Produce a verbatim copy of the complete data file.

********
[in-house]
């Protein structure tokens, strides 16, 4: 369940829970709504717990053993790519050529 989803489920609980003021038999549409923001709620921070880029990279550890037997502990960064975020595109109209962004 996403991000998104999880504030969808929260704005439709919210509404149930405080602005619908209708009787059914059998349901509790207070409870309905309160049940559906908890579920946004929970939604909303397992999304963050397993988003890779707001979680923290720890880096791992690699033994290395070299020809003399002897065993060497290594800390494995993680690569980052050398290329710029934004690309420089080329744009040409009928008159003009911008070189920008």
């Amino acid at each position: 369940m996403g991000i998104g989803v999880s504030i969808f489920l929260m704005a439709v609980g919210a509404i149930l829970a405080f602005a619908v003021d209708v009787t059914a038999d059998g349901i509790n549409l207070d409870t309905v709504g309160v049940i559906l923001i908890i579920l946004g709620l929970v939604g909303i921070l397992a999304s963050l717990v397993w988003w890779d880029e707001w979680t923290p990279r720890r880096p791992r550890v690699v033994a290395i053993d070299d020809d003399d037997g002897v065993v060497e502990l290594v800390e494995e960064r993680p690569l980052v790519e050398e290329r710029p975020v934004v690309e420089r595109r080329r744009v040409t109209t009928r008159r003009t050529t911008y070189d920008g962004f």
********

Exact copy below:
[in-house]
């Protein structure tokens, strides 16, 4: 369940829970709504717990053993790519050529 989803489920609980003021038999549409923001709620921070880029990279550890037997502990960064975020595109109209962004 996403991000998104999880504030969808929260704005439709919210509404149930405080602005619908209708009787059914059998349901509790207070409870309905309160049940559906908890579920946004929970939604909303397992999304963050397993988003890779707001979680923290720890880096791992690699033994290395070299020809003399002897065993060497290594800390494995993680690569980052050398290329710029934004690309420089080329744009040409009928008159003009911008070189920008």
């Amino acid at each position: 369940m996403g991000i998104g989803v999880s504030i969808f489920l929260m704005a439709v609980g919210a509404i149930l829970a405080f602005a619908v003021d209708v009787t059914a038999d059998g349901i509790n549409l207070d409870t309905v709504g309160v049940i559906l923001i908890i579920l946004g709620l929970v939604g909303i921070l397992a999304s963050l717990v397993w988003w890779d880029e707001w979680t923290p990279r720890r880096p791992r550890v690699v033994a290395i053993d070299d020809d003399d037997g002897v065993v060497e502990l290594v800390e494995e960064r993680p690569l980052v790519e050398e290329r710029p975020v934004v690309e420089r595109r080329r744009v040409t109209t009928r008159r003009t050529t911008y070189d920008g962004f």